In the same vein, Jenna Gorlewicz of the CHROME (Collaborative Haptics, Robotics and Mechatronics) Lab at St Louis University and her colleagues present a “ProTactile Inspired Wearable Device for Capturing the Core Functions of Communication” (McGavin et al., 2021). It’s hard to describe what the paper is about without using its full title – it’s definitely appropriate! In this case, the device is a sleeve that covers the back of the hand the whole of the forearm, with an array of vibration motors on the back of the hand, an array of servomotors to press on one side of the forearm, and a heating pad to provide thermal feedback on the other side of the forearm. This paper is interesting for several reasons. Firstly, it includes thermal feedback and pressure feedback, both of which were considered for SUITCEYES, but abandoned due to the size of the devices required. We investigated peltier modules (which can do hot and cold sensations), to be fair, whereas this is a heating pad, but I imagine the same problem applies – that is, you either need to provide thermal feedback infrequently, or risk a build up of heat. Secondly, it is the first paper I have seen to use vibration motors both parallel and perpendicular to the skin. This is something we gave thought to, since when parallel to the skin, the vibrations spread out more and are harder to localise – but making them perpendicular again increases bulk. In this paper, both are used specifically to allow easy to localise and more diffuse sensations. Finally, beyond the technical elements, it goes beyond just delivering directions or phrases, to other aspects of communication present in ProTactile, such as phatic communication (initiating, maintaining and terminating a channel of communication) and back-channeling (signals used by a listener to demonstrate engagement). Really interesting reading.
This post has given an overview of ten recent papers (four published in 2020 and six in 2021) on the subjects of technology and deafblindness. These are divided across the topics of wayfinding (three papers), communication (three papers), accessible TV captions (2 papers) and shopping and the causes of device abandonment (1 paper each). Certainly interesting work, and I look forward to seeing how some of these early stage projects unfold. You can find citations for all the papers under “References” below.
As noted above, this is not necessarily exhaustive – if you think I’ve missed some important publications on this topic, then let me know! There are certainly interesting papers that just missed my 2020 cut-off date, and interesting papers published in the period that weren’t about technology, or weren’t specific to deafblindness. I’ll try to get some follow-up posts on these in the future. In the meantime, if you have any comments about this post, or suggestions for how such posts might be improved in the future, then let me know!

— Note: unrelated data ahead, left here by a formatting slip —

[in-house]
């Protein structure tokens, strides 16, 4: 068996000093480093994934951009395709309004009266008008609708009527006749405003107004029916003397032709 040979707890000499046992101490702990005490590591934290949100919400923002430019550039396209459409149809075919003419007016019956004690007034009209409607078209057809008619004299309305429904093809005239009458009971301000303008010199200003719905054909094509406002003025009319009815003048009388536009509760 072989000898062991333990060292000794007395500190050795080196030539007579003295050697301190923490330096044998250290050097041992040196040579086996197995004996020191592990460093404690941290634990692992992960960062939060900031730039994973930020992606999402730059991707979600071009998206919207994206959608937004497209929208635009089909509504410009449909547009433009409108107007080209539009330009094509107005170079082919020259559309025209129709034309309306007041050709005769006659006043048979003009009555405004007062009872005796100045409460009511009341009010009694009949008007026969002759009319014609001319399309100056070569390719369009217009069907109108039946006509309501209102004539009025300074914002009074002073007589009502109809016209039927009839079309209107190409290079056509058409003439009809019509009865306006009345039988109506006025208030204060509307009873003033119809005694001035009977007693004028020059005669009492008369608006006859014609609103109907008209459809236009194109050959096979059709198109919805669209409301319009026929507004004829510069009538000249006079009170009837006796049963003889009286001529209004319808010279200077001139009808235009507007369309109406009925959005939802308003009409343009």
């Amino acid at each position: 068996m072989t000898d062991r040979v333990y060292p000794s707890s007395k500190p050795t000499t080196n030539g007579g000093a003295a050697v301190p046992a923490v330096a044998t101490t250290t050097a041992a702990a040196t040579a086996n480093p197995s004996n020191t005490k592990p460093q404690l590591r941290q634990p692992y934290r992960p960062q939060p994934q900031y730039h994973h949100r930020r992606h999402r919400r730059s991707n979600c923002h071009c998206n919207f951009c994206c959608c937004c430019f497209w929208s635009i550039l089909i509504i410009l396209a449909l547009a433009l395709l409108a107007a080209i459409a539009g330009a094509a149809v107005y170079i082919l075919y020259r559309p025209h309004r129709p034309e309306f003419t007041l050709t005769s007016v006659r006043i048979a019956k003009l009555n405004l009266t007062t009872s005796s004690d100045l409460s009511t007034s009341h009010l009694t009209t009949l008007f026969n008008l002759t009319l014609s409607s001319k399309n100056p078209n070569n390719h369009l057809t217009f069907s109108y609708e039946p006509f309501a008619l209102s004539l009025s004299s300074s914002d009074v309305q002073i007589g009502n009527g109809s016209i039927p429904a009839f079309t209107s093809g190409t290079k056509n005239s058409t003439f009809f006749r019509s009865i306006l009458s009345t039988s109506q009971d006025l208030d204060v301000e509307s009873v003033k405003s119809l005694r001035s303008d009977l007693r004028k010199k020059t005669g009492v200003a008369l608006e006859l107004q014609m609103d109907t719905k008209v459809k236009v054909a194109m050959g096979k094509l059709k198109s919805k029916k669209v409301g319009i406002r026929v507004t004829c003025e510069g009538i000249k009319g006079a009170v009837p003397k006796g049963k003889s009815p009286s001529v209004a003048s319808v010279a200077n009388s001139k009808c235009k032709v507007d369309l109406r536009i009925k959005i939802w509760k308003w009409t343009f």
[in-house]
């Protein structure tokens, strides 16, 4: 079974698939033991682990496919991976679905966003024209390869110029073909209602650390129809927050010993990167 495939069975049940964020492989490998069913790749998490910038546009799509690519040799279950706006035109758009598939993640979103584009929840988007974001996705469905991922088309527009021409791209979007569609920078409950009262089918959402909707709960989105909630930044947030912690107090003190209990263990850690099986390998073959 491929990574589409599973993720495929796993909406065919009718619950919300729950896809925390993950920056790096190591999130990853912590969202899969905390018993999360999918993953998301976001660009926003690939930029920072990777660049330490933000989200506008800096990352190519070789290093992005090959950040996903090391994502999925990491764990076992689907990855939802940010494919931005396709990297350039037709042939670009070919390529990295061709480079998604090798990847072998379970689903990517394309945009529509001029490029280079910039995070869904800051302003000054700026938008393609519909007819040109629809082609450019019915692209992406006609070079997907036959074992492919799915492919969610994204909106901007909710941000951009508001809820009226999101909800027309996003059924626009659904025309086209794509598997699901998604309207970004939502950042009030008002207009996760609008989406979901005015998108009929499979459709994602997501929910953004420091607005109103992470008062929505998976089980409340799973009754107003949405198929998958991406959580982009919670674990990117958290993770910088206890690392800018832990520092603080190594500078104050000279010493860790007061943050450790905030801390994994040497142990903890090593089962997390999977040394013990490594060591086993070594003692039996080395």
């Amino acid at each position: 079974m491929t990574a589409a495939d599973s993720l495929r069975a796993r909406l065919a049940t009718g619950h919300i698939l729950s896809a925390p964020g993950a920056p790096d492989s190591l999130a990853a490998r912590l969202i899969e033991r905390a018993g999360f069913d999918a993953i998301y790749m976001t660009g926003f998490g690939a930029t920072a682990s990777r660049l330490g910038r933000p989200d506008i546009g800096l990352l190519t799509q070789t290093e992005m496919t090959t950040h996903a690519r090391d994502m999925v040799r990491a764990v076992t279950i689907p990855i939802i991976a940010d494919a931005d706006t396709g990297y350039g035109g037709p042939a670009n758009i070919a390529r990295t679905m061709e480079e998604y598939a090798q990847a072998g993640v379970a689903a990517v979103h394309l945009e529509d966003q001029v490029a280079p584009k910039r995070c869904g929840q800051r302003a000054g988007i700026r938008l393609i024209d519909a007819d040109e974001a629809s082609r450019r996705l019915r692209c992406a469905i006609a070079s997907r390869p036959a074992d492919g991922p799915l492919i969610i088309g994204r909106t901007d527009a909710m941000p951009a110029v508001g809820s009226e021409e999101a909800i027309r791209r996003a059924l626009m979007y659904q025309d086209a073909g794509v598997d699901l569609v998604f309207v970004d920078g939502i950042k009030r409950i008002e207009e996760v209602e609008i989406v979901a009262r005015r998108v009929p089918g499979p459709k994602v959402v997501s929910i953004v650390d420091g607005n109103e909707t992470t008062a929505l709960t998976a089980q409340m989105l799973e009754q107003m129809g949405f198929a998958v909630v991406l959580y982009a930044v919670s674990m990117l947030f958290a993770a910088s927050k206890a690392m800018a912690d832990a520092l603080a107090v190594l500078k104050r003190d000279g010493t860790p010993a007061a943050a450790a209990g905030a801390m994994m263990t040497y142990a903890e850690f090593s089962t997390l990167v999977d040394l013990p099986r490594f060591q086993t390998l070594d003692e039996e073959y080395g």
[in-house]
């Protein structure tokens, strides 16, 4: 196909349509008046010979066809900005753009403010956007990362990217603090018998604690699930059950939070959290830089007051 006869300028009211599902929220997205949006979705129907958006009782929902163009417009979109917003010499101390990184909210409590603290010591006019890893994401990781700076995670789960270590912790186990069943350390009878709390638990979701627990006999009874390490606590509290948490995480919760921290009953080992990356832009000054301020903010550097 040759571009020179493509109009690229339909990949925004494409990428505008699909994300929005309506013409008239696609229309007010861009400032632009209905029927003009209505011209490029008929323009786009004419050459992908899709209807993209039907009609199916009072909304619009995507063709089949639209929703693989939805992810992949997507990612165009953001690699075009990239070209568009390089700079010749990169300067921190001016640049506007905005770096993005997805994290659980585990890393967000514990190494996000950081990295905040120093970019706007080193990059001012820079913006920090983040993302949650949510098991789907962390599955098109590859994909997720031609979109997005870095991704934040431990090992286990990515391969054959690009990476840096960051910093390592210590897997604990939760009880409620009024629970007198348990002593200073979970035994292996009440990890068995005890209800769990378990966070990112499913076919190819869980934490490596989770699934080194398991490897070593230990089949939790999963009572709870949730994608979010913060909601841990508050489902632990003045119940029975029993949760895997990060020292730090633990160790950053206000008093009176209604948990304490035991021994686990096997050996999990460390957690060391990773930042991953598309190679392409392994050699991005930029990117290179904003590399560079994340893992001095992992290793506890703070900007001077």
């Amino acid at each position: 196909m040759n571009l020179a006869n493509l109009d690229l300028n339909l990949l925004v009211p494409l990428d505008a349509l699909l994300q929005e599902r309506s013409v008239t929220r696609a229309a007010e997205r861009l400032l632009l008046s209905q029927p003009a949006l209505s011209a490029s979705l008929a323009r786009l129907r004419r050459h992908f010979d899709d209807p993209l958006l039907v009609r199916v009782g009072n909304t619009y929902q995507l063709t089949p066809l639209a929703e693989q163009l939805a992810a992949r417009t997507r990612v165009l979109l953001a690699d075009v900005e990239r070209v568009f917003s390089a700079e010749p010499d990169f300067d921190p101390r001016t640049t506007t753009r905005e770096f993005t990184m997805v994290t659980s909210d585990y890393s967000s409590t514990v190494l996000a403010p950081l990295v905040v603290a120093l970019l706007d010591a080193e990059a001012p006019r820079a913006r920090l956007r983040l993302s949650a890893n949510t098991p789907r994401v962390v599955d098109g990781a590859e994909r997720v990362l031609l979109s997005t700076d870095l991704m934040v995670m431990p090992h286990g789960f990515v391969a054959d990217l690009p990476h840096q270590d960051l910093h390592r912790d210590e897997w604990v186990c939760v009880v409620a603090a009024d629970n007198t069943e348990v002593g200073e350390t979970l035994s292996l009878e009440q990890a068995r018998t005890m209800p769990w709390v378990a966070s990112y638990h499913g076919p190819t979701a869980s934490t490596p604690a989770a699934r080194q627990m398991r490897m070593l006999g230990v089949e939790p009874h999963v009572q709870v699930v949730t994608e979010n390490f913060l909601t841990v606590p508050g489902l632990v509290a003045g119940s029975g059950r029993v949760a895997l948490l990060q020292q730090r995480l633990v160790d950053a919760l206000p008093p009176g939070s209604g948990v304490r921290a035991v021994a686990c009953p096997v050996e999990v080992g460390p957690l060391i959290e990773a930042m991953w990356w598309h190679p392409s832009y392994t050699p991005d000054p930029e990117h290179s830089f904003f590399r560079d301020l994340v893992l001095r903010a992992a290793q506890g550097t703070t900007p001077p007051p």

García-Crespo Á, Montes-Chunga M, Matheus-Chacin CA & Garcia-Encabo I. (2020). Increasing the autonomy of deafblind individuals through direct access to content broadcasted on digital terrestrial television. Assistive Technology, 32(5), 268–276. https://doi.org/10.1080/10400435.2018.1543219
MacGavin B, Edwards T & Gorlewicz JL. (2021). A Protactile-Inspired Wearable Haptic Device for Capturing the Core Functions of Communication. IEEE Transactions on Haptics, 14(2), 279–284. https://doi.org/10.1109/TOH.2021.3076397
Ozioko O, Karipoth P, Hersh M & Dahiya R. (2020). Wearable Assistive Tactile Communication Interface Based on Integrated Touch Sensors and Actuators. IEEE Transactions on Neural Systems and Rehabilitation Engineering, 28(6), 1344–1352. https://doi.org/10.1109/TNSRE.2020.2986222
Ozioko O, Navaraj W, Hersh M & Dahiya R. (2020). Tacsac: A Wearable Haptic Device with Capacitive Touch-Sensing Capability for Tactile Display. Sensors (Basel, Switzerland), 20(17), 4780–. https://doi.org/10.3390/s20174780
Parker AT, Swobodzinski M, Brown-Ogilvie T & Beresheim-Kools J. (2020). The Use of Wayfinding Apps by Deafblind Travelers in an Urban Environment: Insights From Focus Groups. Frontiers in Education (Lausanne), 5. https://doi.org/10.3389/feduc.2020.572641
Parker AT, Swobodzinski M, Wright JD, Hansen K, Morton B & Schaller E. (2021) Wayfinding Tools for People With Visual Impairments in Real-World Settings: A Literature Review of Recent Studies. Frontiers in Education (Lausanne), 6. https://doi.org/10.3389/feduc.2021.723816
Rodríguez J, Díaz MV, Collazos O & García-Crespo Á. (2021). GoCC4All a pervasive technology to provide access to TV to the deafblind community. Assistive Technology, 1–9. https://doi.org/10.1080/10400435.2020.1829176
Swobodzinski M, Parker AT, Wright JD, Hansen K & Morton B. (2021) Seamless Wayfinding by a Deafblind Adult on an Urban College Campus: A Case Study on Wayfinding Performance, Information Preferences, and Technology Requirements. Frontiers in Education (Lausanne), 6. https://doi.org/10.3389/feduc.2021.723098
Vincent C, Wittich W, Bergeron F, Hotton M & Achou B. (2021). Shopping When You Are Deafblind: A Pre-Technology Test of New Methods for Face-to-Face Communication—Deafblindness and Face-to-Face Communication. Societies (Basel, Switzerland), 11(4), 131. https://doi.org/10.3390/soc11040131
Wittich W, Granberg S, Wahlqvist M, Pichora-Fuller MK & Mäki-Torkko E. (2021). Device Abandonment in Deafblindness: A Scoping Review of the Intersection of Functionality and Usability through the International Classification of Functioning, Disability and Health Lens. BMJ Open 11, e044873. https://doi.org/10.1136/bmjopen-2020-044873